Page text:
Business anthropology professors at Wayne State University define business anthropology as applying anthropological theories and practices to the needs of private sector organizations, especially industrial firms. Current research initiatives in the field tend to be concentrated in (1) marketing and consumer behavior, (2) organizational theory and culture, (3) international business, especially international marketing, intercultural management, as well as intercultural communication, and (4) product design and development. Of course due to the nature of anthropology the implication of anthropology in the business world is unlimited, it can be extended to all the function areas of business. Accordingly, we define business anthropology as a practical oriented scholastic field in which business anthropologists apply anthropological theories and methods to identify and solve real business problems in everyday life.

Moreover, we define business anthropologists as all those anthropologists who study business fields of management, operations, marketing, product design and development, consumer behavior, organizational culture, human resources management, international business, and so on, through anthropological methods, particularly through ethnographic methods, such as participant observation, informal and structured interviews, and other anthropological based research methods. Business anthropologists are able to play key roles in business world, such as help corporations develop culturally appropriate ways of doing business with suppliers, business partners, or customers; promote smooth working relationships among employees who are more and more likely, thanks to recent equal opportunity employment legislation, to represent different age groups, ethnic groups, and both sexes.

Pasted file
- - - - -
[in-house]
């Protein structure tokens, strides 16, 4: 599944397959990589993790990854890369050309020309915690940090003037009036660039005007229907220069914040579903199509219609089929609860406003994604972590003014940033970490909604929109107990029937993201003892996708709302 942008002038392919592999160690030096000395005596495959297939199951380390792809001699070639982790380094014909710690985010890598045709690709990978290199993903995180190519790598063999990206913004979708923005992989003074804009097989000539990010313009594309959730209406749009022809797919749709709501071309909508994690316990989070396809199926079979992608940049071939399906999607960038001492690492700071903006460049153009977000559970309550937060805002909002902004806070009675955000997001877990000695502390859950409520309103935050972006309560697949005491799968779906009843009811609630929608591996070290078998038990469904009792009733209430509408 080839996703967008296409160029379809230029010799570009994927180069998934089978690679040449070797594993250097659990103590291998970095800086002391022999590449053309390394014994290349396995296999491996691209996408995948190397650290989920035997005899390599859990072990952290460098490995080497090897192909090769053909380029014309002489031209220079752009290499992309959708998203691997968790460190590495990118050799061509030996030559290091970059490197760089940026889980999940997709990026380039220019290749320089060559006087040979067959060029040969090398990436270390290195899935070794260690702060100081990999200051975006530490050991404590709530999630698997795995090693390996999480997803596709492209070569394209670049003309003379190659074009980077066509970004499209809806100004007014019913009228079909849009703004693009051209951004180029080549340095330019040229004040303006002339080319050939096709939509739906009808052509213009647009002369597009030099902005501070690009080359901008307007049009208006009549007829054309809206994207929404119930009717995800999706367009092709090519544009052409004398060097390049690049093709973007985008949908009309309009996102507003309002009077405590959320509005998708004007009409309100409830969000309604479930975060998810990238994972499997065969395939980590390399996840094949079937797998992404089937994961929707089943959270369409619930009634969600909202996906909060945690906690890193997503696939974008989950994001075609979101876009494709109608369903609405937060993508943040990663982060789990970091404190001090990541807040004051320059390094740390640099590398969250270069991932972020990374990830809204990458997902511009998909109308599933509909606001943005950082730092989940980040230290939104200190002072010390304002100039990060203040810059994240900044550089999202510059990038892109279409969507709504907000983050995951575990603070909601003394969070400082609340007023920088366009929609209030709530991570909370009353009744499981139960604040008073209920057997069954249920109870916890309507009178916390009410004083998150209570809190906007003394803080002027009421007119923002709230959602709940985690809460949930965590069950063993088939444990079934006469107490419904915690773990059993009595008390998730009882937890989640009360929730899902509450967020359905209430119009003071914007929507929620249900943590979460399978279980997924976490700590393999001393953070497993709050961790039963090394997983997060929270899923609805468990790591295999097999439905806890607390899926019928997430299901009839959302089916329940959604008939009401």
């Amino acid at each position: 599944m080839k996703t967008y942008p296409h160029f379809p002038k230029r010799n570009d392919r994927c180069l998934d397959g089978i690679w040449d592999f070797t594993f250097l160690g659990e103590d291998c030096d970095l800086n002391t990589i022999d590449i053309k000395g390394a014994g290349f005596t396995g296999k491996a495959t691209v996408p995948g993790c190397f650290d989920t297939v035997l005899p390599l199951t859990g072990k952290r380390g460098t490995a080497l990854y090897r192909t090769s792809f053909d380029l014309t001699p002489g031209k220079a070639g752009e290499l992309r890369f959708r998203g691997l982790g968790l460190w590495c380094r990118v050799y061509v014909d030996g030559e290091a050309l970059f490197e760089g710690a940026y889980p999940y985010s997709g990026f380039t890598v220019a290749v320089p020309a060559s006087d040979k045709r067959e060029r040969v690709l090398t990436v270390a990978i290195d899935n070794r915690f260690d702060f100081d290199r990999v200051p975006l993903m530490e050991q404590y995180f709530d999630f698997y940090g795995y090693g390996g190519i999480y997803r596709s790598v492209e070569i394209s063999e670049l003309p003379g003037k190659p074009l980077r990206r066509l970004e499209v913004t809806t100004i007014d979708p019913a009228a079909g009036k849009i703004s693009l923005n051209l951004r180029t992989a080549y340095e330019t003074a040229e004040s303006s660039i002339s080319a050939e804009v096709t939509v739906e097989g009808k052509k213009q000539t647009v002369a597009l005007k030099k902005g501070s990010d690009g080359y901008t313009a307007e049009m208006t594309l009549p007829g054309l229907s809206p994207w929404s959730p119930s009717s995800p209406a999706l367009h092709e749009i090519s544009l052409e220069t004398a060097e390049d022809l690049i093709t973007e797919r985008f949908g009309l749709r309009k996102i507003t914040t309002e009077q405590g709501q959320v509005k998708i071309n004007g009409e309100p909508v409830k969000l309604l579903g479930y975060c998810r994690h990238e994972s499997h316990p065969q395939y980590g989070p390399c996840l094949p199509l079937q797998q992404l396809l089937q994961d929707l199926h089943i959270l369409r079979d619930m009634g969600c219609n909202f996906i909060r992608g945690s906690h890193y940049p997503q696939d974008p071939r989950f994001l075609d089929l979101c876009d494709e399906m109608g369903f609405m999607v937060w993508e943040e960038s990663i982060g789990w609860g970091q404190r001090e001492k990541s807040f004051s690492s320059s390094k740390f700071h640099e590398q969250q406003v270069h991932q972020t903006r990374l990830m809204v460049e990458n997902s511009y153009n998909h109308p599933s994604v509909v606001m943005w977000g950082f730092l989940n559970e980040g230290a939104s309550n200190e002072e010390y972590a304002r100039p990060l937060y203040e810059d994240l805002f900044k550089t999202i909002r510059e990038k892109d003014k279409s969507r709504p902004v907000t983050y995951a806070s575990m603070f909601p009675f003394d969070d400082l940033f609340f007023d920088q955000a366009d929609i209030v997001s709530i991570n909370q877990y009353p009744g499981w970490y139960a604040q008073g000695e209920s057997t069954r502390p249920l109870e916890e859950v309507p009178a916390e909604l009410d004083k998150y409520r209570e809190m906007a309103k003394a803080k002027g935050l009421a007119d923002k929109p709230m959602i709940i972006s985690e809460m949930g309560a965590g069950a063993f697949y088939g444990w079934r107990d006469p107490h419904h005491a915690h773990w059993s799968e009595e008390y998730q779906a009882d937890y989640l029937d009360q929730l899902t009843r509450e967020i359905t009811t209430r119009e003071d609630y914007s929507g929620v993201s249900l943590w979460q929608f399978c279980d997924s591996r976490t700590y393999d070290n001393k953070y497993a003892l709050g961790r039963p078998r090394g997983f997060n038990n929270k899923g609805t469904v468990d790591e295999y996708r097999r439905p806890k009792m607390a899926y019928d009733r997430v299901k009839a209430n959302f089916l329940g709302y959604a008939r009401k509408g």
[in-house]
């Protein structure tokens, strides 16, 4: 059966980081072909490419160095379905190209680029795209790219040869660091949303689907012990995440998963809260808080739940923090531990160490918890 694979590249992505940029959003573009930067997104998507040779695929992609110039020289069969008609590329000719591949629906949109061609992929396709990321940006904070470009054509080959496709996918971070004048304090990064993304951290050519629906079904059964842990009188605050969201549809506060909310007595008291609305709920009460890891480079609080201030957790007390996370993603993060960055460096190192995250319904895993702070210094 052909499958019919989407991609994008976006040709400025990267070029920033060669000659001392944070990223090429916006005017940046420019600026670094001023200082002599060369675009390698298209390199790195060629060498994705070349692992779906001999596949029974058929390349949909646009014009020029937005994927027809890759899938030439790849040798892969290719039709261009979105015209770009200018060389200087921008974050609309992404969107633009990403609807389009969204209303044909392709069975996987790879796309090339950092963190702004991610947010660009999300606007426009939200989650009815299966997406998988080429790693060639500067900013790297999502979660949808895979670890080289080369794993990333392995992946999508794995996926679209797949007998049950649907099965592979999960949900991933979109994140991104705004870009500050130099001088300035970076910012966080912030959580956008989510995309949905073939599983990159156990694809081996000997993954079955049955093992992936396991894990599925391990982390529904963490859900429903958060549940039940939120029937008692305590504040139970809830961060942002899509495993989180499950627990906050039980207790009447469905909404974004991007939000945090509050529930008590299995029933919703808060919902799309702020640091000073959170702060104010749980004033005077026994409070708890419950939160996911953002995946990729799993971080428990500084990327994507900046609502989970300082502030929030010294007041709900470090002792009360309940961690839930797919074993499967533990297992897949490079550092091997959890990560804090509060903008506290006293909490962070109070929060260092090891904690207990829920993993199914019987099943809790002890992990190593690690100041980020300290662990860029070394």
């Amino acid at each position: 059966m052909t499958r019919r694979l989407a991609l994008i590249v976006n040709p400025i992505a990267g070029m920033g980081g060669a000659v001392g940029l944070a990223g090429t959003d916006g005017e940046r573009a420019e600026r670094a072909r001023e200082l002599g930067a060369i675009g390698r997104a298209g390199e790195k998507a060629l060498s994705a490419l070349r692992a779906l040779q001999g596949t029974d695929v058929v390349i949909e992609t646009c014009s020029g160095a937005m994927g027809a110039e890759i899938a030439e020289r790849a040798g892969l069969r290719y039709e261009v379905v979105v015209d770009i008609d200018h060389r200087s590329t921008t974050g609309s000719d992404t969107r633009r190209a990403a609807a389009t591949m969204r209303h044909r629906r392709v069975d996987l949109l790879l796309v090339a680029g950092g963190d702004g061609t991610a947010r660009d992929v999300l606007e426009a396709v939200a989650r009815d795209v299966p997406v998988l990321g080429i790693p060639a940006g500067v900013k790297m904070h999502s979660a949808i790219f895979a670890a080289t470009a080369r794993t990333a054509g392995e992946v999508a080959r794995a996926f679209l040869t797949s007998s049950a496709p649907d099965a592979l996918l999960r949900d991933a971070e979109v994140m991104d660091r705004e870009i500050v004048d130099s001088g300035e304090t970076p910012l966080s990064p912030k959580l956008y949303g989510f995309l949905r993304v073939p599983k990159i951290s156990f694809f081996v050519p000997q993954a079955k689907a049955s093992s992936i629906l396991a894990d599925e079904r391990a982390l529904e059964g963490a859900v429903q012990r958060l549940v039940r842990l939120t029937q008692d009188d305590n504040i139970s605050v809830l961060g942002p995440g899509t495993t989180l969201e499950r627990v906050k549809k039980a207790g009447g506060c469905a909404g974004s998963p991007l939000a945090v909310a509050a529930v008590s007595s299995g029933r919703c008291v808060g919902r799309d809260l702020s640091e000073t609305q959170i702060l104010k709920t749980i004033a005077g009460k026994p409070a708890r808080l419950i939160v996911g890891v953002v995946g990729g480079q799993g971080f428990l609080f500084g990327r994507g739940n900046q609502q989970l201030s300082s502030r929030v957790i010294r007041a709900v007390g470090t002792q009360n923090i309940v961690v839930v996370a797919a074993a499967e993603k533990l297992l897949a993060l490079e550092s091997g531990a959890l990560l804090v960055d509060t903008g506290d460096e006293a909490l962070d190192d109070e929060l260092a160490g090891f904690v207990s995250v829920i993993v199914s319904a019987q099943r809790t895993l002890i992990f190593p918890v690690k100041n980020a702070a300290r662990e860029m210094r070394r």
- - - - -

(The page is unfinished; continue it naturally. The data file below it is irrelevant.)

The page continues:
In practice, business anthropologists study almost everything from marketing strategies to corporate culture, to business development. For instance, University of Toronto anthropologist Dr. Victor Barac has worked with Mutual of Omaha Insurance to update its advertising strategies and with the Canadian film industry in a project that entailed visiting theatres observing everything from snack buying patterns to which posters drew people’s attention, and interviewing patrons about their attitudes and experiences. Business anthropologists can also facilitate organizational restructuring for greater economy and efficiency. In the next section we will discuss more in details about the function and role business anthropologists in the modern business world.

Business and industry are fundamental structures of organizing economic activity to meet basic human needs in modern market societies. For Baba, business means the buying and selling of goods and services in the marketplace, also known as commerce or trade, while industry refers to the organized production of goods and services on a large scale, it consists of all the business firms produce and marketing the same product. These terms, when used by business anthropologists in their practice usually are related to one or more of the three major domains of business anthropological research and practice, namely 1) anthropology related to the process of producing goods and services, and the corporate organizations in which production takes place; 2) ethnographically-informed design of new products, services and systems for consumers and businesses, and/or 3) anthropology related to the behavior of consumers and the marketplace.

Today, business anthropology as subfield of applied anthropology is not only taught in graduate programs in anthropology but also included in the curricula of a number of American universities offering the MBA (Master’s in Business Administration) degree. It is perhaps surprising, therefore, that the old association of business anthropology with a lack of concern for human welfare still persists today among some academic anthropologists. As business anthropologist Marietta Baba puts it “business (still)… doesn’t sit well with most anthropologists”. This attitude may reflect a lack of understanding and appreciation, on the part of academic anthropologists, of the skills and contributions of business anthropologists. If so, it is sure to continue to weaken with time. However, to the extent that this attitude reflects a more widespread phenomenon – some academics’ general disparagement of any kind of intellectual output other than the theoretical – it may never entirely disappear.